Chronic homelessness, which is pervasive in big cities across the U.S., is a famously difficult problem. Yet as we've been reporting, grantmakers are feeling pretty optimistic about homelessness right now. In particular, there's a lot of momentum around creating permanent supportive housing, as private funders work with public agencies and other stakeholders to put a real roof over people's heads while also providing them with the services they need to get their lives on track.
Gains against homelessness underscore how funders can tackle complex problems by collaborating with multiple partners across different sectors and systems. Indeed, it's often grantmakers who are best positioned to get many stakeholders together to achieve collective impact.
For one approach to homelessness that's working well, today’s story takes us to Orlando, Florida. This is a place where chronic homelessness has been cut by nearly 50 percent over the past few years, and philanthropy has played an important role in that progress.
Just three years ago, the city of Orlando had at least 1,700 chronically homeless residents, and the city spent an average of $31,500 per year on social services for each of those people. This money funded hospital admissions, repeat jail bookings and other types of social services. Over 160 organizations were spending a collective $57 million on the problem locally, yet collaboration among all these organizations simply just wasn’t there.
In 2014, the Orlando-based Central Florida Foundation (CFF) launched an effort in partnership with the Central Florida Commission on Homelessness to bring all these groups together to tackle the homelessness problem in a more lasting and effective way. The foundation called it the Homeless Impact Fund. At the time, the foundation explained that the "new fund creates a platform for investment in evidenced-based strategies to change the course of homelessness in Central Florida, including permanent supportive housing and wrap-around services."
Now, three years later, Orlando has achieved big gains against homelessness. It's down to 800 chronically homeless people at a cost of just over $12,000 per individual each year.
What’s the takeaway from all this? Well, according to CFF’s CEO, Mark Brewer, it shows that “Solving homelessness is fundable, doable, and measurable.”
To learn more about this community foundation’s approach and why it’s been working so well in the Orlando area, we got in touch with Brewer to ask a few questions.
When asked what has made the CFF’s Homeless Impact Fund more successful than previous local efforts to reduce homelessness in Orlando, Brewer said that this fund has been more than a Band-Aid solution and represents true systems change. Thus far, CFF has seen a 98 percent success rate keeping people in their homes, as well as cost reductions to the local jail and healthcare systems.
In addition, the Homeless Impact fund has helped to create the infrastructure needed to be successful in housing the most vulnerable individuals for chronic homelessness. One of the major milestones here has been requiring service providers to use the coordinated entry system and the Homeless Management Information System (HMIS). From here, an intensive case management team, along with a housing locator, works with chronically homeless individuals to ensure they have the services they need to remain stably housed. As another layer of assurance, landlords are given a support system that allows them to house individuals they may feel pose a higher risk to their facilities.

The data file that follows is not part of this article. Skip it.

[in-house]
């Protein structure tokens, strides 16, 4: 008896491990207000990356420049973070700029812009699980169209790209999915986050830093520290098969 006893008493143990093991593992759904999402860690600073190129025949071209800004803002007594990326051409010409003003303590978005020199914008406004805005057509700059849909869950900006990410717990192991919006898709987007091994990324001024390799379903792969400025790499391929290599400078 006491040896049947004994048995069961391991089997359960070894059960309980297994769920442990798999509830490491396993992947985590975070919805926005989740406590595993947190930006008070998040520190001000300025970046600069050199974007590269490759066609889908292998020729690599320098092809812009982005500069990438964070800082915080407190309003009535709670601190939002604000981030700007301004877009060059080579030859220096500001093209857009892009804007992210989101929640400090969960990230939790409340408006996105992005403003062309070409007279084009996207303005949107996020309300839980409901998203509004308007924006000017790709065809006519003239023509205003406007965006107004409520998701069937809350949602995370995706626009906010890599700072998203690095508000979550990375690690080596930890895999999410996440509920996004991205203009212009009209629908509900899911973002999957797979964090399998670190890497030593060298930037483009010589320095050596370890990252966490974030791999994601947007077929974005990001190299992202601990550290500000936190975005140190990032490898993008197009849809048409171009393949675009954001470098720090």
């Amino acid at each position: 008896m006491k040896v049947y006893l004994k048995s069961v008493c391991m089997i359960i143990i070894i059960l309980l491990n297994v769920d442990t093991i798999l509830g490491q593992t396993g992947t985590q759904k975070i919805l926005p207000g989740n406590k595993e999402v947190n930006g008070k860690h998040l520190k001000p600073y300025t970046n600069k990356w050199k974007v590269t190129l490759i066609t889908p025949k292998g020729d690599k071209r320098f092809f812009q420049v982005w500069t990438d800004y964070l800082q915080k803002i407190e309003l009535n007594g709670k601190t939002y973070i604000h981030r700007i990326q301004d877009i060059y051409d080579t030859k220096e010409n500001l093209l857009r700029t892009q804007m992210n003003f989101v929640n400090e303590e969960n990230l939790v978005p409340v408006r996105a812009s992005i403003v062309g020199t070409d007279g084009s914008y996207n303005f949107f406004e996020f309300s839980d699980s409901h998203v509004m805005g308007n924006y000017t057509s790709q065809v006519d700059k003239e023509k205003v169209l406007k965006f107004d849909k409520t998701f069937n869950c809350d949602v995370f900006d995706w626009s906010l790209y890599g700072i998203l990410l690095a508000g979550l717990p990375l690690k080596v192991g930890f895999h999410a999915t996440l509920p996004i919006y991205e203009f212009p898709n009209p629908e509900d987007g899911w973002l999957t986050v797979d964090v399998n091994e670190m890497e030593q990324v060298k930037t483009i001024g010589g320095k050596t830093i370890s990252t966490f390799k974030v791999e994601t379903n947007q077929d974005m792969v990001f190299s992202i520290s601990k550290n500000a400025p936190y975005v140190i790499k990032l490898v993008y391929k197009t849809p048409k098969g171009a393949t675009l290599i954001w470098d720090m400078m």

Since gauging the impact of homeless funding is a persistent challenge, we asked Brewer how CFF actually measures the results from this fund. We learned that CCF investments are measured against a scorecard created by the Central Florida Commission on Homelessness, which includes tracking such goals as ensuring the clients remain housed for one year, that they maintain or increase their income for one year, and that clients have access to primary healthcare and make less use of emergency services. On each of these goals, and others, there's been clear and measurable progress.
In terms of best practices for homelessness-focused nonprofits, Brewer recommends looking at the issue in a different way than it has historically been approached. Brewer said:
One of the main differentiators is called 'low barrier entry,' meaning an individual or family can enter into housing without any barriers, for example, without having to give up an addiction problem or some other issue. It has been proven in other cities, like Houston and Salt Lake City, that putting our community’s most vulnerable citizens in housing first and then providing the support services like healthcare, mental health counseling, etc., is not only more successful, but also provides an invaluable cost savings to the community.
CFF is in the process of renewing grants for its current homelessness partners for 2018, which is the final year for this pilot program. CFF is also working with the Central Florida Commission on Homelessness and jurisdictional partners to scale the solution.
What’s working in Orlando might not necessarily work in every other American city, but it sure seems to be on the right track. Foundations, community and otherwise, that are looking for a funding model to emulate should take a closer look at what’s going on in Orlando based upon these undeniably impressive results. Learn more about the Homeless Impact Fund and other CFF initiatives here.
“The key to success in this pilot program can only be attributed to the collective impact work of community partners including the Central Florida Commission on Homelessness, local jurisdictions and the faith community," Brewer said. “This effort could not have happened without everyone working together to work towards a solution for the most vulnerable citizens in Central Florida.”